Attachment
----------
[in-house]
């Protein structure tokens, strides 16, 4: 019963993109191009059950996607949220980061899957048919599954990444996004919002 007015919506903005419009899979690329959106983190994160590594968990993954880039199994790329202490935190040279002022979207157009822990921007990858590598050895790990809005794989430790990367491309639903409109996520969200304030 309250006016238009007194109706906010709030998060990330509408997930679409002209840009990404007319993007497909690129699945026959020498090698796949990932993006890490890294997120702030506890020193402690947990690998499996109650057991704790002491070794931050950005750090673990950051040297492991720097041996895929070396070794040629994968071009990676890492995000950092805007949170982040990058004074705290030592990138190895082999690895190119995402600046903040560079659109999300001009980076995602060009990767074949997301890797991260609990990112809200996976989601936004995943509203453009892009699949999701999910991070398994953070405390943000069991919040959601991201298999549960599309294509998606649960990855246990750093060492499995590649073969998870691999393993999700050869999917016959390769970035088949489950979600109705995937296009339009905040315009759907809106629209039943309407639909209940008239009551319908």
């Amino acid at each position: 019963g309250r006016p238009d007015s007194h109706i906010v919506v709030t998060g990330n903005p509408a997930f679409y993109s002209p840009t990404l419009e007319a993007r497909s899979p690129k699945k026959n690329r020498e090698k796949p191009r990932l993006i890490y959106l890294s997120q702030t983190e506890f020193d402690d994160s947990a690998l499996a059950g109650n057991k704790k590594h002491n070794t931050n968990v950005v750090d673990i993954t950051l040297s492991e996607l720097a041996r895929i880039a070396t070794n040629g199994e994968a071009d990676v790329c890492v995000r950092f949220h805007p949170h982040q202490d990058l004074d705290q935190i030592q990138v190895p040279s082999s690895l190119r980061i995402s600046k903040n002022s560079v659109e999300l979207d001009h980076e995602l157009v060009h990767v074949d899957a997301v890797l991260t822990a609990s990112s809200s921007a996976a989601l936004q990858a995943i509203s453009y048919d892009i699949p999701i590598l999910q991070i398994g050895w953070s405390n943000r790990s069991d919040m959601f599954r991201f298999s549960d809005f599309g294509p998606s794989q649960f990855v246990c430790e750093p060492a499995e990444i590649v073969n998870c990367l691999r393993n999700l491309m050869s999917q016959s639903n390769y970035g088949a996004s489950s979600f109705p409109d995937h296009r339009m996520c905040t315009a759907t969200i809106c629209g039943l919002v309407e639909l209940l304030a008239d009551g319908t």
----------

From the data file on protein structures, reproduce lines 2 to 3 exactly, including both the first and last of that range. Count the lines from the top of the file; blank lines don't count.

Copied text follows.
């Protein structure tokens, strides 16, 4: 019963993109191009059950996607949220980061899957048919599954990444996004919002 007015919506903005419009899979690329959106983190994160590594968990993954880039199994790329202490935190040279002022979207157009822990921007990858590598050895790990809005794989430790990367491309639903409109996520969200304030 309250006016238009007194109706906010709030998060990330509408997930679409002209840009990404007319993007497909690129699945026959020498090698796949990932993006890490890294997120702030506890020193402690947990690998499996109650057991704790002491070794931050950005750090673990950051040297492991720097041996895929070396070794040629994968071009990676890492995000950092805007949170982040990058004074705290030592990138190895082999690895190119995402600046903040560079659109999300001009980076995602060009990767074949997301890797991260609990990112809200996976989601936004995943509203453009892009699949999701999910991070398994953070405390943000069991919040959601991201298999549960599309294509998606649960990855246990750093060492499995590649073969998870691999393993999700050869999917016959390769970035088949489950979600109705995937296009339009905040315009759907809106629209039943309407639909209940008239009551319908």
């Amino acid at each position: 019963g309250r006016p238009d007015s007194h109706i906010v919506v709030t998060g990330n903005p509408a997930f679409y993109s002209p840009t990404l419009e007319a993007r497909s899979p690129k699945k026959n690329r020498e090698k796949p191009r990932l993006i890490y959106l890294s997120q702030t983190e506890f020193d402690d994160s947990a690998l499996a059950g109650n057991k704790k590594h002491n070794t931050n968990v950005v750090d673990i993954t950051l040297s492991e996607l720097a041996r895929i880039a070396t070794n040629g199994e994968a071009d990676v790329c890492v995000r950092f949220h805007p949170h982040q202490d990058l004074d705290q935190i030592q990138v190895p040279s082999s690895l190119r980061i995402s600046k903040n002022s560079v659109e999300l979207d001009h980076e995602l157009v060009h990767v074949d899957a997301v890797l991260t822990a609990s990112s809200s921007a996976a989601l936004q990858a995943i509203s453009y048919d892009i699949p999701i590598l999910q991070i398994g050895w953070s405390n943000r790990s069991d919040m959601f599954r991201f298999s549960d809005f599309g294509p998606s794989q649960f990855v246990c430790e750093p060492a499995e990444i590649v073969n998870c990367l691999r393993n999700l491309m050869s999917q016959s639903n390769y970035g088949a996004s489950s979600f109705p409109d995937h296009r339009m996520c905040t315009a759907t969200i809106c629209g039943l919002v309407e639909l209940l304030a008239d009551g319908t």